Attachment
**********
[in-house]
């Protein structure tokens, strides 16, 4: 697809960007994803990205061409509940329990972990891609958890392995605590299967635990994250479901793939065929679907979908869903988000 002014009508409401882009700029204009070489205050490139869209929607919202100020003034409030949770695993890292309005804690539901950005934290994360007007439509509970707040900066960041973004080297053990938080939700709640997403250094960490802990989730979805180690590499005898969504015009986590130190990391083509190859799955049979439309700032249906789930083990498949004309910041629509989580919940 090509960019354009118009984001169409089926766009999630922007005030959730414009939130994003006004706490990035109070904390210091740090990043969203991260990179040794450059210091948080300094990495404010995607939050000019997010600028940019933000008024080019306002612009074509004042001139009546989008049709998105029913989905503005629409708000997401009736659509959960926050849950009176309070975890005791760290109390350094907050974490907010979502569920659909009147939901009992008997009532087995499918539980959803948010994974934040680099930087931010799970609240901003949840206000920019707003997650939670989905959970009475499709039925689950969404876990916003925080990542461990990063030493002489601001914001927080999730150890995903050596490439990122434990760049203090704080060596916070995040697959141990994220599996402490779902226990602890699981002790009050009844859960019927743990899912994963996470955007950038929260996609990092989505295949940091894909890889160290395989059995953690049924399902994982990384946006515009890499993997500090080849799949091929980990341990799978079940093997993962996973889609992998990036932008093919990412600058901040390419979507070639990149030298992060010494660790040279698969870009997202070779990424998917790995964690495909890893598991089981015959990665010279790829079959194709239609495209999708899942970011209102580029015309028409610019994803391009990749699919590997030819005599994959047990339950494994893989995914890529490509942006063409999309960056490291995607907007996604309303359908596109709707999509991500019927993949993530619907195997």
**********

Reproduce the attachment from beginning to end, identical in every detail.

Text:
[in-house]
């Protein structure tokens, strides 16, 4: 697809960007994803990205061409509940329990972990891609958890392995605590299967635990994250479901793939065929679907979908869903988000 002014009508409401882009700029204009070489205050490139869209929607919202100020003034409030949770695993890292309005804690539901950005934290994360007007439509509970707040900066960041973004080297053990938080939700709640997403250094960490802990989730979805180690590499005898969504015009986590130190990391083509190859799955049979439309700032249906789930083990498949004309910041629509989580919940 090509960019354009118009984001169409089926766009999630922007005030959730414009939130994003006004706490990035109070904390210091740090990043969203991260990179040794450059210091948080300094990495404010995607939050000019997010600028940019933000008024080019306002612009074509004042001139009546989008049709998105029913989905503005629409708000997401009736659509959960926050849950009176309070975890005791760290109390350094907050974490907010979502569920659909009147939901009992008997009532087995499918539980959803948010994974934040680099930087931010799970609240901003949840206000920019707003997650939670989905959970009475499709039925689950969404876990916003925080990542461990990063030493002489601001914001927080999730150890995903050596490439990122434990760049203090704080060596916070995040697959141990994220599996402490779902226990602890699981002790009050009844859960019927743990899912994963996470955007950038929260996609990092989505295949940091894909890889160290395989059995953690049924399902994982990384946006515009890499993997500090080849799949091929980990341990799978079940093997993962996973889609992998990036932008093919990412600058901040390419979507070639990149030298992060010494660790040279698969870009997202070779990424998917790995964690495909890893598991089981015959990665010279790829079959194709239609495209999708899942970011209102580029015309028409610019994803391009990749699919590997030819005599994959047990339950494994893989995914890529490509942006063409999309960056490291995607907007996604309303359908596109709707999509991500019927993949993530619907195997």